There’s some evidence that people actually do use small samples, or even just one sample, to predict variables with unknown distributions, and moreover that doing so can actually maximize utility, under some hypotheses on the cognitive cost of carrying out a more fully Bayesian estimate.

Does that mean I think Quoidbach’s inference is OK?  Nope — unfortunately, it stays wrong.

It seems very doubtful that we can count on people hewing exactly to the one-sample model.

Example:  suppose one in twenty people radically changes their level of extraversion in a 10-year interval.  What happens if you ask people to predict whether they themselves are going to experience such a change in the next 10 years?  Under the one-sample model, 5% of people would say “yes.”  Is this what would actually happen?  I don’t know.  Is it rational?  Certainly it fails to maximize the likelihood of being right.  In a population of fully rational Bayesians, everyone would recognize shifts like this as events with probabiity less than 50%, and everyone would say “no” to this question.  Quoidbach et al. would categorize this result as evidence for an “end of history illusion.”  I would not.

Now we’re going to hear from my inner Andrew Gelman.  (Don’t you have one?  They’re great!)  I think the real problem with Quoidbach et al’s analysis is that they think their job is to falsify the null hypothesis.  This makes sense in a classical situation like a randomized clinical trial.  Your null hypothesis is that the drug has no effect.  And your operationalization of the null hypothesis — the thing you literally measure — is that the probability distribution on “outcome for patients who get the drug” is the same as the one on “outcome for patients who don’t get the drug.”  That’s reasonable!  If the drug isn’t doing anything, and if we did our job randomizing, it seems pretty safe to assume those distributions are the same.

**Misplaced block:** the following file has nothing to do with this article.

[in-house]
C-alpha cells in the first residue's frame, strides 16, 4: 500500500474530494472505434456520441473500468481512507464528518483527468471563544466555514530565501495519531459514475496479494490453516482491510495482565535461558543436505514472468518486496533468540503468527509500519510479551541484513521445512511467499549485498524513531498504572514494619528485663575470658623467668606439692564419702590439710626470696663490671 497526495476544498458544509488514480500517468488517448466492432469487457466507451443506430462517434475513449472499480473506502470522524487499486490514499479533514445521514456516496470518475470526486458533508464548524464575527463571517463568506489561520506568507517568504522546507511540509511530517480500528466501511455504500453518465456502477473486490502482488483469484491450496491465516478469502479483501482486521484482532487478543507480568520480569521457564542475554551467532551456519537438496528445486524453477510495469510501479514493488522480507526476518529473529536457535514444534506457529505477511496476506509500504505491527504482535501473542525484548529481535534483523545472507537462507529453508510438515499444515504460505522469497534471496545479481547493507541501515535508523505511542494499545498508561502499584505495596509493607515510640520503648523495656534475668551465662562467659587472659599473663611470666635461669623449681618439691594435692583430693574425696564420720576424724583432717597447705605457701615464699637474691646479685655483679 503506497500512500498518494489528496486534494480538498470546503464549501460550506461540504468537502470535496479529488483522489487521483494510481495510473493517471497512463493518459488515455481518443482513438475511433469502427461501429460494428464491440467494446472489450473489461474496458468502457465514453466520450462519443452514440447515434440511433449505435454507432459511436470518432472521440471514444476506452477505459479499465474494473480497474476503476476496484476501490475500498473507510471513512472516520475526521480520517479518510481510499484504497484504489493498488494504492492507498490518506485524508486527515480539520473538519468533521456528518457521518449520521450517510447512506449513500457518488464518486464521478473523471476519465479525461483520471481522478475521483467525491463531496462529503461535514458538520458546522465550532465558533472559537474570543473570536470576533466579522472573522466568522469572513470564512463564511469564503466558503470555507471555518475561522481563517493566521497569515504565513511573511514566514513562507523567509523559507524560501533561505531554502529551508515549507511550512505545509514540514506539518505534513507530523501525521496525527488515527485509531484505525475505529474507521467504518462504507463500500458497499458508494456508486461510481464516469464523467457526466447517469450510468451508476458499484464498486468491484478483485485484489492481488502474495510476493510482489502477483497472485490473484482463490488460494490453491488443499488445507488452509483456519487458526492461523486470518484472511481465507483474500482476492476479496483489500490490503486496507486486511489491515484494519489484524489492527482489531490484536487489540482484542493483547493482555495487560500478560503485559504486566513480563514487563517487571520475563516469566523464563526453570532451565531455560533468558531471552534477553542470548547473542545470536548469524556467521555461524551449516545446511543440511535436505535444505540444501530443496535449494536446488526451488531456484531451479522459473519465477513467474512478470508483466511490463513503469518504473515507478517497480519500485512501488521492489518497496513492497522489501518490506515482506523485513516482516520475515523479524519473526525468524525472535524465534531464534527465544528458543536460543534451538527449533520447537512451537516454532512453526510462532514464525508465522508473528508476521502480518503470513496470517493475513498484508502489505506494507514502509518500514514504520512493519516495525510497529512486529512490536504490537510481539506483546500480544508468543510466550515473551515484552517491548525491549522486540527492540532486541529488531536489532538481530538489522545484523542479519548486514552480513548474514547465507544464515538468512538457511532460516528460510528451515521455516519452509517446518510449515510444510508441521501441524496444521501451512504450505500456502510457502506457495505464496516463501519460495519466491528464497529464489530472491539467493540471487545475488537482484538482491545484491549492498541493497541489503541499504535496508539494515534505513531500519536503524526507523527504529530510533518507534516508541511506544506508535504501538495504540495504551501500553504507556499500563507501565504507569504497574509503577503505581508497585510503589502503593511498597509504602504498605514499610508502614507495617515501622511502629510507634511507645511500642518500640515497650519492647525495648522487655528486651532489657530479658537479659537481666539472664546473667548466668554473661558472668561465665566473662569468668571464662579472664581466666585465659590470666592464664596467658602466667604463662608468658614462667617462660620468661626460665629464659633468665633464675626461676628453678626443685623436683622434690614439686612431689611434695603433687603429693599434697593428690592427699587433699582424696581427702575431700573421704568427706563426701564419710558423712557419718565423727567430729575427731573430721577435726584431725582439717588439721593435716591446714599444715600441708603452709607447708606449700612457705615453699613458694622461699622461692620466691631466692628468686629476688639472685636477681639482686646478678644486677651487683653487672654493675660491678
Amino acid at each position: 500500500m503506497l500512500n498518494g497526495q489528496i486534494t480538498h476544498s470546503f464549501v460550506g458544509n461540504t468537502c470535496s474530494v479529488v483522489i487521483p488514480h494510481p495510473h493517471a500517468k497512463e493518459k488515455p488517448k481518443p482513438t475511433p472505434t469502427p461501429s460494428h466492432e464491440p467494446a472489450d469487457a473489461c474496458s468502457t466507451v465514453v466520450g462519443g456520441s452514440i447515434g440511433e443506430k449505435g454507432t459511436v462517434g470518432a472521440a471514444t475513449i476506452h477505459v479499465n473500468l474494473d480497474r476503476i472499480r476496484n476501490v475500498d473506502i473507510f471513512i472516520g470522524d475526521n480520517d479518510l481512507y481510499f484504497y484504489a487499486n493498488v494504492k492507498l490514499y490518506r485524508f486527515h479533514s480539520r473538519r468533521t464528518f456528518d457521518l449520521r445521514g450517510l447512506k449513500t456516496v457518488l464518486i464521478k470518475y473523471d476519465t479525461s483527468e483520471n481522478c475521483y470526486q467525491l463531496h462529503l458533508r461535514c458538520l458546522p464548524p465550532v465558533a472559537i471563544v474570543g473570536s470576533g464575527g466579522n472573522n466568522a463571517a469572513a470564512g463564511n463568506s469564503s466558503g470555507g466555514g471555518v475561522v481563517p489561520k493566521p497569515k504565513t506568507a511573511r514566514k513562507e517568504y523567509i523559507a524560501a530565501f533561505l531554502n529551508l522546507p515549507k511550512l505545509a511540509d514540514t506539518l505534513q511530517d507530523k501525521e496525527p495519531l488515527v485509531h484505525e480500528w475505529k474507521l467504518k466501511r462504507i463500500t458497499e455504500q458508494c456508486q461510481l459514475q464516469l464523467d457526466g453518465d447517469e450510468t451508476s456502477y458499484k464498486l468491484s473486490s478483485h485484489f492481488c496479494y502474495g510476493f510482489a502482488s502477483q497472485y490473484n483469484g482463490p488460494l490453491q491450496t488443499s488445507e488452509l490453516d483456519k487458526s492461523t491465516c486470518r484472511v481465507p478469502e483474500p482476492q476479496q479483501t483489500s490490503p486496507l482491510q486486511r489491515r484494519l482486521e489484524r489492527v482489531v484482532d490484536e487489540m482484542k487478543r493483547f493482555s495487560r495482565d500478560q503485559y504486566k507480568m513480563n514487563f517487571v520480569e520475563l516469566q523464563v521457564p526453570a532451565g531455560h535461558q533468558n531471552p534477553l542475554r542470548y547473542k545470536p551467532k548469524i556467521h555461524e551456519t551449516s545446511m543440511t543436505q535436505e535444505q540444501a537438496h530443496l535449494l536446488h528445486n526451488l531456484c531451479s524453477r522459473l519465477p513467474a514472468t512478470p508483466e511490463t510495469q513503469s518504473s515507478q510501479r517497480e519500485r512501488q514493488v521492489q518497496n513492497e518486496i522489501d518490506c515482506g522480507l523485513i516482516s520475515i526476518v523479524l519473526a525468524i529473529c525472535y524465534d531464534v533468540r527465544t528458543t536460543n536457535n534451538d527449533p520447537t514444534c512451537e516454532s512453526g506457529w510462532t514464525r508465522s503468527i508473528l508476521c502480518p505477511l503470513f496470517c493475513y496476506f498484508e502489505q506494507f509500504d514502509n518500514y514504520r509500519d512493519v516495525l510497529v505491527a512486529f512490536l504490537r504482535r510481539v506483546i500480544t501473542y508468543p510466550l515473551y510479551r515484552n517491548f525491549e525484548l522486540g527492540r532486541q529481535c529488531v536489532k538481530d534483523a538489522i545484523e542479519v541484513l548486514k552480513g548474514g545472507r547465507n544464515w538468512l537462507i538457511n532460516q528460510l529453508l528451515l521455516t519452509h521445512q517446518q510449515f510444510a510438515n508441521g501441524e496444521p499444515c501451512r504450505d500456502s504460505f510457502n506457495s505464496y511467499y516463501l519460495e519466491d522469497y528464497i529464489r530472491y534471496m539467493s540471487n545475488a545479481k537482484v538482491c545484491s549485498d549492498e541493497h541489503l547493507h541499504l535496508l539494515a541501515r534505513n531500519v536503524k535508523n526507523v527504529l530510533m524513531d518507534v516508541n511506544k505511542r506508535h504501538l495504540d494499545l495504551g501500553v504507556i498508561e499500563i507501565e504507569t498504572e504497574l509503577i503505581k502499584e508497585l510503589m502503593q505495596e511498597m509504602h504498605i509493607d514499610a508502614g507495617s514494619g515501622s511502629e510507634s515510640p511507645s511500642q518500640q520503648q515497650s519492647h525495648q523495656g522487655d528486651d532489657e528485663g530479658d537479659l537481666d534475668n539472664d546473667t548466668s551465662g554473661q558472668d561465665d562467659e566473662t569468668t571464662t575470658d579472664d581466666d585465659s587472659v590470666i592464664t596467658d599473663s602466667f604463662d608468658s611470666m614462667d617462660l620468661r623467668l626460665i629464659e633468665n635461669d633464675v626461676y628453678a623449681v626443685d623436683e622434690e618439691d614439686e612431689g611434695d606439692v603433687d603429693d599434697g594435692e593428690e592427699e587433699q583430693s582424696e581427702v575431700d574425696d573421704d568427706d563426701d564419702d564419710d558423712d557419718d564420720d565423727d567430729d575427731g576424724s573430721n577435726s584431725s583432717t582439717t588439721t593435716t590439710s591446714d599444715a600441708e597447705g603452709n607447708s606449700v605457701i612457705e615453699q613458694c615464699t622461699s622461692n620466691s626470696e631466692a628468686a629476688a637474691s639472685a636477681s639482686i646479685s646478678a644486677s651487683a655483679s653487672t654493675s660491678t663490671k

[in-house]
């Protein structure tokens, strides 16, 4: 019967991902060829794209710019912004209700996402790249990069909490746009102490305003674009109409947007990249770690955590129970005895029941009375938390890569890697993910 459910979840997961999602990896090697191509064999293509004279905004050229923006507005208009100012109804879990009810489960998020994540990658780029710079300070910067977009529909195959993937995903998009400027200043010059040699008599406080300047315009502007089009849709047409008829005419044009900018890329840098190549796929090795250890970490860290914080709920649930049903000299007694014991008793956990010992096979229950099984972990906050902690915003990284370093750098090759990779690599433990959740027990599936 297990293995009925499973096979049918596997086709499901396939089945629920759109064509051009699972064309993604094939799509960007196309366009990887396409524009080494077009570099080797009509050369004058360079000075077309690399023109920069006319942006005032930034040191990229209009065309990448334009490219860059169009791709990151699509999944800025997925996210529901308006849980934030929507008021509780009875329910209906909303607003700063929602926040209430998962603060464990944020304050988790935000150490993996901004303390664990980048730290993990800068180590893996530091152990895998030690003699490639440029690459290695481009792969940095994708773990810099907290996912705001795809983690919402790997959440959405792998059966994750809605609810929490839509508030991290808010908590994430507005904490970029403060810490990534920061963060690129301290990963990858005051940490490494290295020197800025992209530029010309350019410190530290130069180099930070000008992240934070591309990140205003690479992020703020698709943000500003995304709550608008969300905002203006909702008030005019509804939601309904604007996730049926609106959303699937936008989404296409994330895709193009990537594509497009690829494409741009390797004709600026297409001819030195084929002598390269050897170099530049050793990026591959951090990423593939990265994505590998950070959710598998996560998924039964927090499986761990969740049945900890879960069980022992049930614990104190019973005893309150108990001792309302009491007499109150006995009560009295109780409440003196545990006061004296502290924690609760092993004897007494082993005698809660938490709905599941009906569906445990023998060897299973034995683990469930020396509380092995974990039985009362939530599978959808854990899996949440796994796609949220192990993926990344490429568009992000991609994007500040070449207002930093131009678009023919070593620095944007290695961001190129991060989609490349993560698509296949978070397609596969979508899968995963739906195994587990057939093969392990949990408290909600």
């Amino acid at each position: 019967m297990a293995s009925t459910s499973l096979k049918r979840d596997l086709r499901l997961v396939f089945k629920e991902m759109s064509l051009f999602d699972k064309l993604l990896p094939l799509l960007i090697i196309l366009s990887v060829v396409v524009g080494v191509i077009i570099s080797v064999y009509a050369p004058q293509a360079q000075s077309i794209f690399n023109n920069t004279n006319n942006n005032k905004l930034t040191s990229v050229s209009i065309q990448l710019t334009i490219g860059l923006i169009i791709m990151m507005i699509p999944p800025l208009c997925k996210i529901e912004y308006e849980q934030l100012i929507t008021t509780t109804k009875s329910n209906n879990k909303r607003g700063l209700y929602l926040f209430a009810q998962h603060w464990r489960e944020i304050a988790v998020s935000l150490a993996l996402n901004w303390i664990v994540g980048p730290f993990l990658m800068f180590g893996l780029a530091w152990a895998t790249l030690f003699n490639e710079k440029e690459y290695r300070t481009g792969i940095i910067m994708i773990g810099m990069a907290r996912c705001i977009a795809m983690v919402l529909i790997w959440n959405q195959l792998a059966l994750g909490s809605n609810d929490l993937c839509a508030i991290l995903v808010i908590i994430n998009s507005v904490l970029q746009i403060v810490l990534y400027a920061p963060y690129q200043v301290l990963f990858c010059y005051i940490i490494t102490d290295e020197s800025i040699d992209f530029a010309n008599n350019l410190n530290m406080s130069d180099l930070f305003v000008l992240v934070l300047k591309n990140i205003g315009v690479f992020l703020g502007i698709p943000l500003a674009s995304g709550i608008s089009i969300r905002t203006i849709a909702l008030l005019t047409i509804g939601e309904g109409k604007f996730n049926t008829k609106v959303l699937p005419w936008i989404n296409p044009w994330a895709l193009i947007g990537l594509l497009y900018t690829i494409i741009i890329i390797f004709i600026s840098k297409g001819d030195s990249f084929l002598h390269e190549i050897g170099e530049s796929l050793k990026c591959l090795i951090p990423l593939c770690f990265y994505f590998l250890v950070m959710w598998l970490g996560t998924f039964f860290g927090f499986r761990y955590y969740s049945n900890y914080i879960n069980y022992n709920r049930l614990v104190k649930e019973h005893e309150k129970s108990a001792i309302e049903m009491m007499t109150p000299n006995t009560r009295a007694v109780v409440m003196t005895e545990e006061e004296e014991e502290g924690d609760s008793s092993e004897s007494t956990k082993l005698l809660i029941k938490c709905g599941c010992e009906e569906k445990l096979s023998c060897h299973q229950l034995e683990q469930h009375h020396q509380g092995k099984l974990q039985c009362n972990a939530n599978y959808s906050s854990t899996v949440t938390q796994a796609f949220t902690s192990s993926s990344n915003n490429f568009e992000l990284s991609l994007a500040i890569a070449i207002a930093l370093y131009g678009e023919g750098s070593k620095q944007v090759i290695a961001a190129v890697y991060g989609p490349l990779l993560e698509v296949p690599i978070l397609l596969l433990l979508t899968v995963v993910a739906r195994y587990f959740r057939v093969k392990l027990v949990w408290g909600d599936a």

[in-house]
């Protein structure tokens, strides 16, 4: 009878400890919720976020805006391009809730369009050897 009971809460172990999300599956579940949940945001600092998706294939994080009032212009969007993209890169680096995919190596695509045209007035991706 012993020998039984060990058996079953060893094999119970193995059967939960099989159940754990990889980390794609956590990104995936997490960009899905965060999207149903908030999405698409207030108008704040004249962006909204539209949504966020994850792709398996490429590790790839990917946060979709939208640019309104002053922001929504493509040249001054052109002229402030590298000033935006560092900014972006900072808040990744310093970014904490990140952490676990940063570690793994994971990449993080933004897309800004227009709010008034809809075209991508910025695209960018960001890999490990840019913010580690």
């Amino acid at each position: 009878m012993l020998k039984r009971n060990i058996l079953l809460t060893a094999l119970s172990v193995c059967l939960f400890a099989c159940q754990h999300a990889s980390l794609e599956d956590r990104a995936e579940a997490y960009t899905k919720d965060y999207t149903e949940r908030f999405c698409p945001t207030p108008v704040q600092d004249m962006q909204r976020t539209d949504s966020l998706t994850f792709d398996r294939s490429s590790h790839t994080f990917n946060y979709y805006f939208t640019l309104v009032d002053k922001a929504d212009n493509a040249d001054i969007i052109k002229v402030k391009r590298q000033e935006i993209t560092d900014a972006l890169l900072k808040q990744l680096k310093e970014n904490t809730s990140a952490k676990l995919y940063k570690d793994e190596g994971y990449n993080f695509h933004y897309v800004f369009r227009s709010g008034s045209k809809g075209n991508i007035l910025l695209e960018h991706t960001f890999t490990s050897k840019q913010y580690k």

What’s the null hypothesis in the “end of history” paper?   It’s that people predict the extent of personality change in an unbiased way, neither underpredicting nor overpredicting it.

But the operationalization is that the absolute difference of predictions, |Z-X|, is drawn from the same distribution as the difference of actual outcomes, |Y-X|, or at least that these distributions have the same means.  As we’ve seen, even without any “end of history illusion”, there’s no good reason for this version of the null hypothesis to be true.  Indeed, we have pretty good reason to believe it’s not true.  A rejection of this null hypothesis tells us nothing about whether there’s an end of history illusion.  It’s not clear to me it tells you anything at all.

 

 

 

 

 

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Holden Karnovsky on the perils of expected utility